| 2016 || February 18 and 23 || Advertising || Google makes changes to [[wikipedia:Google AdWords|Google AdWords]], removing right-column ads and rolling out 4-ad top blocks on searches with commercial intent. The change has implications on organic search CTRs for such searches, since it pushes the organic search results further down the page, potentially reducing organic search CTRs.<ref>{{cite web|url = http://searchengineland.com/googles-new-serp-layout-4-biggest-winners-losers-based-data-243292|title = Google’s New SERP Layout: The Biggest Winners & Losers. What has been the impact of Google's new desktop ad layout thus far? Columnist Larry Kim uses data to show who has benefited and who has suffered from the change.|last = Kim|first = Larry|date = February 24, 2016|accessdate = September 12, 2016|publisher = [[wikipedia:Search Engine Land|Search Engine Land]]}}</ref> Up to three additional ads may be shown below the 10 organic search results, and additional ads may be shown on the second page.<ref name=moz/><ref name=moz-4-ads>{{cite web|url = https://moz.com/blog/four-ads-on-top-the-wait-is-over|title = Four Ads on Top: The Wait Is Over|last = Meyers|first = Peter J.|date = February 19, 2016|accessdate = September 12, 2016}}</ref><ref name=wordstream-4-ads>{{cite web|url = http://www.wordstream.com/blog/ws/2016/02/22/google-kills-off-right-side-ads|title = Google Kills Off Side Ads: What You Need to Know|last = Kim|first = Larry|date = February 23, 2016|accessdate = September 12, 2016|publisher = WordStream}}</ref><ref name=wordstream-4-ads-2>{{Cite web|url = http://www.wordstream.com/blog/ws/2016/03/10/takeaways-from-serp-change|title = 3 Weeks After Google Killed Side Ads, Here Are 5 More Takeaways|last = Sagin|first = Erin|date = March 10, 2016|accessdate = September 13, 2016|publisher = WordStream}}</ref>
|-
| 2017 || January 10 || Search algorithm update (ranking) || Google announces that it will crack down on intrusive interstitials on mobile web pages, such as popups that cover the main content, standalone interstitials that the user has to dismiss, and above-the-fold content that looks like an interstitial.<ref name=moz/><ref>{{cite web|url = https://www.seroundtable.com/google-intrusive-interstitials-mobile-penalty-now-rolling-out-23237.html|title = Official: Google Intrusive Interstitials Mobile Penalty Now Rolling Out|date = January 11, 2017|accessdate = January 20, 2019|publisher = Search Engine Roundtable}}</ref> The plan to introduce this penalty was announced in August 2016.<ref name=searchengineland-interstitial>{{cite web|url = https://searchengineland.com/interstitialgeddon-google-warns-will-crack-intrusive-interstitials-next-january-257252|title = Google warns it will crack down on “intrusive interstitials” in January. Google will reinforce its emphasis on the mobile search experience with a new penalty affecting "intrusive interstitials" on mobile web pages.|last = Schwartz|first = Barry|date = August 23, 2016|publisher = Search Engine Land|accessdate = January 20, 2019}}</ref>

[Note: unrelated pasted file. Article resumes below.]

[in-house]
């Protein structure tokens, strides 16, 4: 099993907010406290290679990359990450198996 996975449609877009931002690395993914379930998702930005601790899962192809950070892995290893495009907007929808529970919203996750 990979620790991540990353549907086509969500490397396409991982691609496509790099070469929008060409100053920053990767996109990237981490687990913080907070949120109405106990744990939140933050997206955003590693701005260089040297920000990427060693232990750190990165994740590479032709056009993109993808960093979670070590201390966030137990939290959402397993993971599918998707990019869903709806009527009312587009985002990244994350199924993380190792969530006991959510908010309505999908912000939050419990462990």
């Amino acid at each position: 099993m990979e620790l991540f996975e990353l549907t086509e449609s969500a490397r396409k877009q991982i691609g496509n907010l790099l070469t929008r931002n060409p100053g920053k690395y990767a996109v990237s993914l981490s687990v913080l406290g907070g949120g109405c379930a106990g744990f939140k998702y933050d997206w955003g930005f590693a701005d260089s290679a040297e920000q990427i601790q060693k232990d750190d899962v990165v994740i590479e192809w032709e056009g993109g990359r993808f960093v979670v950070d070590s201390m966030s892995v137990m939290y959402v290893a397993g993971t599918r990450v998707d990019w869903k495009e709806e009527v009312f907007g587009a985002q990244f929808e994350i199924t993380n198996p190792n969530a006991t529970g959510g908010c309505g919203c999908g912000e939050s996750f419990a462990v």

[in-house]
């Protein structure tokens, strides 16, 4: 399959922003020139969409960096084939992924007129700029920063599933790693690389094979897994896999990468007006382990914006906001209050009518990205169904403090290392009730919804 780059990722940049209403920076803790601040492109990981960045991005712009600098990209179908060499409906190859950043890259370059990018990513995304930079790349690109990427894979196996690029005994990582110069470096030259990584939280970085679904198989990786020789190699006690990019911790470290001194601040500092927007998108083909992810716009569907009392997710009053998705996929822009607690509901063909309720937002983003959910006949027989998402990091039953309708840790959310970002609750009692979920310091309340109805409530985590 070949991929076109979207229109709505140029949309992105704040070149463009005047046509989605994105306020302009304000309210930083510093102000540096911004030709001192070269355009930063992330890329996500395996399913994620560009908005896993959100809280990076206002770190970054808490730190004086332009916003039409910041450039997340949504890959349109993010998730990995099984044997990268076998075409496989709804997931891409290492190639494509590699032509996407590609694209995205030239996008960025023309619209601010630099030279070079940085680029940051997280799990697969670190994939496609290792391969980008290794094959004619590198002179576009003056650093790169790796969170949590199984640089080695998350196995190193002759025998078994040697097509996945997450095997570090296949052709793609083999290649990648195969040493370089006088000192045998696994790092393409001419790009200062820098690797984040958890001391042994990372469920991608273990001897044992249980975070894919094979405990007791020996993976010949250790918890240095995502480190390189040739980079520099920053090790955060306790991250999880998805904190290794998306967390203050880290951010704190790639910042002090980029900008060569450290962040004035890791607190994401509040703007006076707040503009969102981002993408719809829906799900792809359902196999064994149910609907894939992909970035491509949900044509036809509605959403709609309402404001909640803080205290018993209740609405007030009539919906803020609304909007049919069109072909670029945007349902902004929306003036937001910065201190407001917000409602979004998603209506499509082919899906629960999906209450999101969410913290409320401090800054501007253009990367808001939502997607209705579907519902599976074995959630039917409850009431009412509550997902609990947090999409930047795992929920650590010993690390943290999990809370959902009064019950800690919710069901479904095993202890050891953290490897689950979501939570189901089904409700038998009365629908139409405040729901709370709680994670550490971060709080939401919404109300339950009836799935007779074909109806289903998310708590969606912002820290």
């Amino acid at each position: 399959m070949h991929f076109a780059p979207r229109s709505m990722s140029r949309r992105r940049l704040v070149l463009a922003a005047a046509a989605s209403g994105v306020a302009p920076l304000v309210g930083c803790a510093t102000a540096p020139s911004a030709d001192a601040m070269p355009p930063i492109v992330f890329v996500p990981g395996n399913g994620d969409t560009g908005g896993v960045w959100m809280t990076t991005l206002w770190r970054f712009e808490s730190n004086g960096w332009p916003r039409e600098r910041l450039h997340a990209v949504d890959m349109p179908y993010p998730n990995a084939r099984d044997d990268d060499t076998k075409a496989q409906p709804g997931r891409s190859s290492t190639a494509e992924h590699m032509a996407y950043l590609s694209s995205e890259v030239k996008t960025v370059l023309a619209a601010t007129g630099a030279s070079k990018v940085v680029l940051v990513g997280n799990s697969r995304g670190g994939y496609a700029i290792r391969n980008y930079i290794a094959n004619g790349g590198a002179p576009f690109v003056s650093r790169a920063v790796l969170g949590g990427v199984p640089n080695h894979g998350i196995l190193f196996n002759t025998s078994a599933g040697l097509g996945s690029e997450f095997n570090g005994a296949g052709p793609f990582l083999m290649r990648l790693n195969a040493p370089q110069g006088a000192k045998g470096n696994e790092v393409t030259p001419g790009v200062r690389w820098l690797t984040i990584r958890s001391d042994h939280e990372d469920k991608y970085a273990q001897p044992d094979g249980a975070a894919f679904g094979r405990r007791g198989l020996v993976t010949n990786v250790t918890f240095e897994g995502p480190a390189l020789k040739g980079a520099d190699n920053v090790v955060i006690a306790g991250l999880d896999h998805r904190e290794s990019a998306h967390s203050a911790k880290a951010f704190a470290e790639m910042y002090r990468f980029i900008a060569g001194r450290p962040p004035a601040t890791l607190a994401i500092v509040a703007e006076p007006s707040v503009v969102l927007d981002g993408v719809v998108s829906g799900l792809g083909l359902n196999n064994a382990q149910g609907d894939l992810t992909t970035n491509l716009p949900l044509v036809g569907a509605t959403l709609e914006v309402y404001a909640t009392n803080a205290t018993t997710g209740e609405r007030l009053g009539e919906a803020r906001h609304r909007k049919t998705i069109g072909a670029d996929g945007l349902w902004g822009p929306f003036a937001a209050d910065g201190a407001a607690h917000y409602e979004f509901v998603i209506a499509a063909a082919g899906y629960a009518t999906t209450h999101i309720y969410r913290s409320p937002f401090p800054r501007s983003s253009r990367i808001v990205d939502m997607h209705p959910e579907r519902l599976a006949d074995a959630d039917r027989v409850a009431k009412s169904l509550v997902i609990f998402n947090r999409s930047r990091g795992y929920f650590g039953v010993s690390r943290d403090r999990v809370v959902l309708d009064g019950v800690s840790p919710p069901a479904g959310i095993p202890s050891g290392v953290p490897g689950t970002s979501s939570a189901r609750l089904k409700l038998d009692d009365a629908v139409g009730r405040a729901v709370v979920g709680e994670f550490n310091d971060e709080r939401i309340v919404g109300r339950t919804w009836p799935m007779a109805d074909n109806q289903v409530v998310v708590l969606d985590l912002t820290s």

|-
| 2017 || February 21 || Customized search || Google announces that it is deprecating Google Site Search, its offering for websites that offers a highly site-customized site search solution. Starting April 1, 2017, it will discontinue sales of Google Site Search. The product will be completely shut down by April 1, 2018.<ref>{{cite web|url = https://searchengineland.com/google-sunset-google-site-search-product-recommends-ad-supported-custom-search-engine-269834|title = Google to sunset Google Site Search by end of 2017. Google is telling their Site Search customers they have to find a new internal search engine service.|last = Schwartz|first = Barry|date = February 21, 2017|accessdate = July 13, 2019}}</ref><ref>{{cite web|url = https://support.google.com/customsearch/answer/72325?hl=en|title = About Google Site Search|accessdate = May 28, 2017}}</ref><ref>{{cite web|url = https://blog.algolia.com/google-site-search-alternative/|title = Algolia: Picking up where Google Site Search left off|last = Utard|first = Sylvain|date = March 2, 2017|accessdate = May 28, 2017|publisher = Algolia}}</ref>
|-
| 2017 || April 25 || Search algorithm update (presentation), incorporation of user feedback || Google announces quality improvements to search and more direct feedback options for users for search results and Featured Snippets (the new, official name for what the SEO community had previously called "answer boxes").<ref>{{cite web|url = https://blog.google/products/search/our-latest-quality-improvements-search/|title = Our latest quality improvements for Search|date = April 25, 2017|last = Gomes|first = Ben}}</ref>
==References==
{{reflist|230em}}
943
edits

Navigation menu